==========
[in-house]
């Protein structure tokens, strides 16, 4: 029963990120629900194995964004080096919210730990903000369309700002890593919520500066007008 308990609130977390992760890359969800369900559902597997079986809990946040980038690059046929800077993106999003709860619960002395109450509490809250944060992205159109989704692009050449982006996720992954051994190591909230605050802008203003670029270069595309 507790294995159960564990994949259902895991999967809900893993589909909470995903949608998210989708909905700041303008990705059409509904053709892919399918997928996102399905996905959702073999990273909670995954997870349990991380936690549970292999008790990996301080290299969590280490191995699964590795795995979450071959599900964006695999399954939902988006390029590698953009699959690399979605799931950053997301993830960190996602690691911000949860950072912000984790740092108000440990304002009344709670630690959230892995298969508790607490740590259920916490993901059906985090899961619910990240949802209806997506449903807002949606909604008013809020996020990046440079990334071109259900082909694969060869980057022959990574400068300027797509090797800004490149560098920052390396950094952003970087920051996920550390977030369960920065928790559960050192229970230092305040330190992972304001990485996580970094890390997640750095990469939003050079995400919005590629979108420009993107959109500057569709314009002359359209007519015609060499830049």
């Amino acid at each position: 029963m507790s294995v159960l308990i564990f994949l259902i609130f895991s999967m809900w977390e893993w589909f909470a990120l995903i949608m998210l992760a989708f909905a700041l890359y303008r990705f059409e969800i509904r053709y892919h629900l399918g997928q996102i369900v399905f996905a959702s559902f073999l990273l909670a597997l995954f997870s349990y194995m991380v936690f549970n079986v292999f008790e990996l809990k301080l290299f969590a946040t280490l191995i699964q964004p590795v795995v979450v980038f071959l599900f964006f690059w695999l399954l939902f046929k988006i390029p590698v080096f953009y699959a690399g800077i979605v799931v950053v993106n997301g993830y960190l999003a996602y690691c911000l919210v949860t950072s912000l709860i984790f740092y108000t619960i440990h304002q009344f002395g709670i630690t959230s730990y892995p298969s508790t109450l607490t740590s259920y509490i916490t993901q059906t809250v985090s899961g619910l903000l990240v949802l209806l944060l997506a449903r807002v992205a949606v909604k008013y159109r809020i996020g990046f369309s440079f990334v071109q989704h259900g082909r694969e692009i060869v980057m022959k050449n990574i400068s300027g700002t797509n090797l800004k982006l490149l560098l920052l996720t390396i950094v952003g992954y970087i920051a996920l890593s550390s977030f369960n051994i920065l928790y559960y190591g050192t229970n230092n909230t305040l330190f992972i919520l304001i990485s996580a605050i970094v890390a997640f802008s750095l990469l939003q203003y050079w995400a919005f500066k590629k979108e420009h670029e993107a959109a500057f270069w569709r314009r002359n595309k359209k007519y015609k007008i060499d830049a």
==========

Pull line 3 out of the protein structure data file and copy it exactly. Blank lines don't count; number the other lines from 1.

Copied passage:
């Amino acid at each position: 029963m507790s294995v159960l308990i564990f994949l259902i609130f895991s999967m809900w977390e893993w589909f909470a990120l995903i949608m998210l992760a989708f909905a700041l890359y303008r990705f059409e969800i509904r053709y892919h629900l399918g997928q996102i369900v399905f996905a959702s559902f073999l990273l909670a597997l995954f997870s349990y194995m991380v936690f549970n079986v292999f008790e990996l809990k301080l290299f969590a946040t280490l191995i699964q964004p590795v795995v979450v980038f071959l599900f964006f690059w695999l399954l939902f046929k988006i390029p590698v080096f953009y699959a690399g800077i979605v799931v950053v993106n997301g993830y960190l999003a996602y690691c911000l919210v949860t950072s912000l709860i984790f740092y108000t619960i440990h304002q009344f002395g709670i630690t959230s730990y892995p298969s508790t109450l607490t740590s259920y509490i916490t993901q059906t809250v985090s899961g619910l903000l990240v949802l209806l944060l997506a449903r807002v992205a949606v909604k008013y159109r809020i996020g990046f369309s440079f990334v071109q989704h259900g082909r694969e692009i060869v980057m022959k050449n990574i400068s300027g700002t797509n090797l800004k982006l490149l560098l920052l996720t390396i950094v952003g992954y970087i920051a996920l890593s550390s977030f369960n051994i920065l928790y559960y190591g050192t229970n230092n909230t305040l330190f992972i919520l304001i990485s996580a605050i970094v890390a997640f802008s750095l990469l939003q203003y050079w995400a919005f500066k590629k979108e420009h670029e993107a959109a500057f270069w569709r314009r002359n595309k359209k007519y015609k007008i060499d830049a």